The reasons I picked this unit were fairly simple:

  • No particularly bad reviews
  • Adjustable lens position for both pupillary distance (distance between the centre of your eyes) and focus (distance from lens to eye)
  • Low cost
  • Moderate specs, enough for my purposes
  • Sliding panel for exposing camera
  • Openings for power and headphones

Overall it functions, and you can get a reasonably good VR experience. Some people will complain about the cheaper VR sets not having an immersive enough experience, but I don’t think that a few degrees extra Field Of Vision will really fix that.

Yes, the headset can get a little heavy on the nose, but that’s nothing that can’t be fixed by adjusting the straps or adding a little extra padding.

This headset doesn’t have the built in magnet switch for interactive with applications, so I made up a little dongle with a small rare earth magnet inside. When I bought the headset, it also came with a miniature bluetooth gamepad, and while many apps don’t accept gamepad inputs (for some bizarre and stupid reason), quite a few do.

In fact, the main issue I had with this purchase was dealing with the seller on Aliexpress. See, when the VR Box 2.0 arrived in the mail, I had a look at the sparse documentation, and it didn’t have a QR code for calibrating the Google Cardboard apps to the headset. There was a shrunk down image of a QR code in the pamphlet (which in itself looked like it had been photocopied onto glossy paper, so the image was blurry), but it wasn’t readable by the phone. Naturally I contacted the seller, asking if they could send me a copy of the QR code required. After a several responses along the lines of “the QR code is in the documentation” (which is wasn’t), and “please see the manufacturer’s website” (which could not be found, nor would the seller give me the URL), I told them that I’d have to leave a negative feedback if they didn’t help. They didn’t, so I did.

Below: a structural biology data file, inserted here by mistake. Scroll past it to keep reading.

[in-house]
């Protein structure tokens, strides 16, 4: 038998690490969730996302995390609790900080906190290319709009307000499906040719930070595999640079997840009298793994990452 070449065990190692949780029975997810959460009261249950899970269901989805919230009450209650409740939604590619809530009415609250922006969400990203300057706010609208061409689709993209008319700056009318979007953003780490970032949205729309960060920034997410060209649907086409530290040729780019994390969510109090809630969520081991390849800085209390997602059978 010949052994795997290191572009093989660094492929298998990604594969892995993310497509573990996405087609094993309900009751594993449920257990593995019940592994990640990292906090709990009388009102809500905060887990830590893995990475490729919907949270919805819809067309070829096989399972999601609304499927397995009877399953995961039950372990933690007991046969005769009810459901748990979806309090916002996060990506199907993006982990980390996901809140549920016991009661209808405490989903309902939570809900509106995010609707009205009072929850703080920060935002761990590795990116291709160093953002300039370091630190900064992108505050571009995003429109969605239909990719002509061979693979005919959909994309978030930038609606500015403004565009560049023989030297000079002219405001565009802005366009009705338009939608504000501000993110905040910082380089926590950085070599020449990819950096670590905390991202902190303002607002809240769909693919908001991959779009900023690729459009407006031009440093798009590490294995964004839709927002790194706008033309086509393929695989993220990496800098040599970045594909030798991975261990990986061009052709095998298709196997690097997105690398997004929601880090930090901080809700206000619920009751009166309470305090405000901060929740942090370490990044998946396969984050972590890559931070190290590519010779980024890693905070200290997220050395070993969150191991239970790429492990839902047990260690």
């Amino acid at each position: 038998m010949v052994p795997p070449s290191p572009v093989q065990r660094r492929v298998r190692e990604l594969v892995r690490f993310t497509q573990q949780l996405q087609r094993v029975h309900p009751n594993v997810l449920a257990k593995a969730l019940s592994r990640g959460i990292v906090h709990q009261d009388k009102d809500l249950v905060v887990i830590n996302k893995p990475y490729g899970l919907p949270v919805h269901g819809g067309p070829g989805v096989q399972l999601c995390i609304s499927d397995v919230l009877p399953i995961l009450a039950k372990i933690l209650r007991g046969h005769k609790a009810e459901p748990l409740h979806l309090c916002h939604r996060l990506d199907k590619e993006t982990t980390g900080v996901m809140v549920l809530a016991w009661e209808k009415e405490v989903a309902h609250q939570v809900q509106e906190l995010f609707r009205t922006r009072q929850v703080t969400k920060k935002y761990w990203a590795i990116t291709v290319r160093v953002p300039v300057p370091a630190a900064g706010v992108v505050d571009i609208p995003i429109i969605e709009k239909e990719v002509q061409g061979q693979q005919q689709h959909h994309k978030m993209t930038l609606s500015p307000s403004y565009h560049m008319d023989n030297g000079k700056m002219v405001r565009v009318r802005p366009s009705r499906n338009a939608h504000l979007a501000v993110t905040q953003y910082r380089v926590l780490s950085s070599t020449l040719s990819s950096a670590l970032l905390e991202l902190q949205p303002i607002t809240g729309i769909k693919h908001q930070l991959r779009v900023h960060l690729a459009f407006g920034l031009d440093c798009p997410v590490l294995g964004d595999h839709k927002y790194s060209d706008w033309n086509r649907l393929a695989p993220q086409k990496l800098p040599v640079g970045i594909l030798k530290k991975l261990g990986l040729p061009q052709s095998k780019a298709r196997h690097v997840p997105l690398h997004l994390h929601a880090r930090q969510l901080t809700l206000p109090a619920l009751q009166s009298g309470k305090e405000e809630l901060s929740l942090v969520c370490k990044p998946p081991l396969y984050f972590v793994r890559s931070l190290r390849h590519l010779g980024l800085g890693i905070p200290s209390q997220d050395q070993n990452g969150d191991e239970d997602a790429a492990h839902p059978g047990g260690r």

In the end, I used the Google Cardboard QR Generator:

I use a Samsung Galaxy Note 4 (which has a 145mm screen), and set up the QR code to suit my lens position, so your inputs relating to screen and lens position might be a little different, but the rest should be okay. Here are the values I used:

Primary button type: Magnet

Screen to lens distance: 44 mm

inter-lens distance: 61 mm

Screen vertical alignment: Centre

Distortion coefficients – k1: 0.1

Distortion coefficients – k2: 0.02

Field of View angles: all 50°

Note: if setting up your own QR code for this or another viewer, the fiddliest bit is getting the distortion coefficients set up correctly. These coefficients determine the adjustments for distortion, and need to be set up to ensure that vertical and horizontal lines stay straight, and don’t curve in or out at the edge of the screen. There isn’t a written description of these coefficient, but if you increase/decrease the values significantly you’ll see what they do in the little diagram on the right. k1 I believe sets the distortion for the 2nd power, and k2 sets the distortion coefficient for the 3rd power. For you, this means that if you look at the vertical lines in the VR grid preview (while setting up the QR code parameters), and they are curving in or out, adjust the k1 input until they look pretty straight, particularly in the centre 2/3 of the screen. Then, if the lines are still distorted near the edge of the viewing field, adjust the k2 coefficient in the same direction. If the ends of the lines have distorted too far, just take k2 back the opposite direction instead.